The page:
21 Five Senses Activities For Kids

Five Senses Activities For Kids The Five Senses is a classic preschool theme because young kids learn through these senses. If you have ever watched a baby mouth objects it’s not because they are hungry or really really want to gross you out it’s because they are exploring how they feel with their mouths. These 21 activities are specifically designed with the a sense ( or more) in mind but even when you aren’t studying this theme specifically try to incorporate as many multi sensory activities in your child’s day .

Touch
Rainbow Gelatin Sensory Tub
Sandpaper Sun
Shaving Cream Puffy Paint Projects
Texture Sorting
Touch Box Guessing Game
Touch & Feel Alphabet

Taste
Ice Cream Taste Test
Paint & Eat Waffles
Wormy Dirt Treats
Yogurt Painting

Smell
Coffee Grounds Sensory Tub
Fruity Scented Playdough
Smelly Painting

Sight
Backyard Photo Safari
Custom Eye Spy Book
DIY Light Box
Eye Spy Bag
Read & Find Game

Hearing
Box Sound Activity
Listen & Find Word Search
Sound Safari

Fall Farm Sensory Tub

One of our favorite things to do in the fall is to go to the Harvest Festival at a farm down the road. Last year we took our apples and pressed them into cider, the kids jumped off bales of hay and my son even rode a horse .  He  has been looking forward to this for a few weeks and when I asked him what sort of sensory tub we should make for his sister he suggested a fall farm sensory tub. So we went to the store to choose what to put in the tub. We looked at all the items and decided on a wild rice and lentil mix and popcorn. If you follow me on Facebook you may have seen this update. It was the trip to gather these items that nearly drove me to drink at 2pm. In the end the massive spill at the store was well worth it because the sensory tub was a hit . Do not miss the tips in the tutorial about what toddlers can gain from sensory bins.

  1. Gather your materials. We used dried wild rice, unpopped popcorn, dried lentils and fake apples and fake acorns. Sometimes I have the sensory tubs ready to go all pretty and presented and sometimes I have the kids help. The day we made this someone refused to nap so she helped with every step. Fist we gathered all the animals that belong on a farm from our playroom. This is a great basic sorting lesson for kids too.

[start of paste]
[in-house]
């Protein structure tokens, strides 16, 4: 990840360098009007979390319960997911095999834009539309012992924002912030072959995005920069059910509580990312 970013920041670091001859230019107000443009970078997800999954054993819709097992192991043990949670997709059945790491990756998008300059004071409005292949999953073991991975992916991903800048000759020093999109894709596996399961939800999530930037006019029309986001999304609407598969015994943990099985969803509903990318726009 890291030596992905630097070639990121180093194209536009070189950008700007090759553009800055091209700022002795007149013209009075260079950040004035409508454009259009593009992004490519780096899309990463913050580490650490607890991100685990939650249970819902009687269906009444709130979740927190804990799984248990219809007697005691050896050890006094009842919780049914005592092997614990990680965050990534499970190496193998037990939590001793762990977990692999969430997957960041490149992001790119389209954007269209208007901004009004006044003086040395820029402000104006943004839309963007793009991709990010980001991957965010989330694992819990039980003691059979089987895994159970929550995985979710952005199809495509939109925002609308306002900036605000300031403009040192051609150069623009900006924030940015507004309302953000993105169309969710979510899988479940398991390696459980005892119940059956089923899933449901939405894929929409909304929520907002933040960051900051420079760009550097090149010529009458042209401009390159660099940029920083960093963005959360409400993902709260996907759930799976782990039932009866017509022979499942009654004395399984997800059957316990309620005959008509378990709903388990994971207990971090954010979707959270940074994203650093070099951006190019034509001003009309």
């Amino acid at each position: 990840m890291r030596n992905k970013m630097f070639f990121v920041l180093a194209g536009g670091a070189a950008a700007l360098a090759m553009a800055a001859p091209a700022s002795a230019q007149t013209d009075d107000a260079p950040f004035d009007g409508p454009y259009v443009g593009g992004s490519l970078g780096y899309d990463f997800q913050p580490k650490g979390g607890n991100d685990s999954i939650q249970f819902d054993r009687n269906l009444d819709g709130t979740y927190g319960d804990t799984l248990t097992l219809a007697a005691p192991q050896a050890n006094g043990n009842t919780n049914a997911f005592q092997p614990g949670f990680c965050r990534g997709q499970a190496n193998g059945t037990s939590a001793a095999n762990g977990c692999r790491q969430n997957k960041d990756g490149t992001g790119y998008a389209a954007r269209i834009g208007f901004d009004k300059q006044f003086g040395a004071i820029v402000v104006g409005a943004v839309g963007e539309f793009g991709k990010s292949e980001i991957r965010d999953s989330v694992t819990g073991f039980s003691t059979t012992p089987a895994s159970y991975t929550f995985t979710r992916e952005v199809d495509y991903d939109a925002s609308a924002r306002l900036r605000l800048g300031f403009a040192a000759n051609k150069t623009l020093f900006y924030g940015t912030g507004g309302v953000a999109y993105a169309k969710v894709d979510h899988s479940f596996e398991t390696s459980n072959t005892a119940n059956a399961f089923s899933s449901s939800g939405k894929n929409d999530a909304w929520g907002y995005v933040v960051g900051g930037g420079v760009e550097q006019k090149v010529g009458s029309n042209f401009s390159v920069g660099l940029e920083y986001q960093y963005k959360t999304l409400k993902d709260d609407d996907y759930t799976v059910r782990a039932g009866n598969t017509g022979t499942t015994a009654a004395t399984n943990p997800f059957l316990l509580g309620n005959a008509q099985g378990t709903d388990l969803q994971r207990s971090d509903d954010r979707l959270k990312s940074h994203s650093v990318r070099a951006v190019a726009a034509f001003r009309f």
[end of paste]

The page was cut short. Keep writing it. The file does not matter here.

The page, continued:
2. Next we poured our filling in. After putting the popcorn in we took time to draw letters in the popcorn. My daughter loved it . A fun sensory based letter activity.
  3. Add the wild rice, lentils, animals, vehicles,  and farmers ( you may recognize a few characters ).
  4. Play! At first her play consisted of putting animals on the tractor and laughing saying ” Dat animal no drive!” and then replacing it with a figurine of a person. Apparently this is seriously funny to a two year old. I was cracking up at her which was nice after our major shopping meltdown.
  5. Fine motor skills were next. These little apple sauce cups were a perfect for filling and spilling and she filled them one tiny grain at a time.
  6. She counted apples and only tried to eat one . Of all these activities within the activity only one writing in the popcorn was initiated by me. That’s the awesomeness of sensory tubs!
  7. When the filling started scattering on the porch on purpose I gave her one warning that if she threw it down on purpose that I’d pack it all up. Spills from regular play are not disciplined. Still two minutes later she was done and the tub looked like this.I keep the filling in the plastic bags and them inside ziplocs ( usually double them up to avoid bugs) and the toys in a bag so we can pull it out again in a flash. We normally play with one these for a few weeks. Repetition is a great thing for kids it’s not boring so don’t feel like you need a bright shiny new thing every day.

Books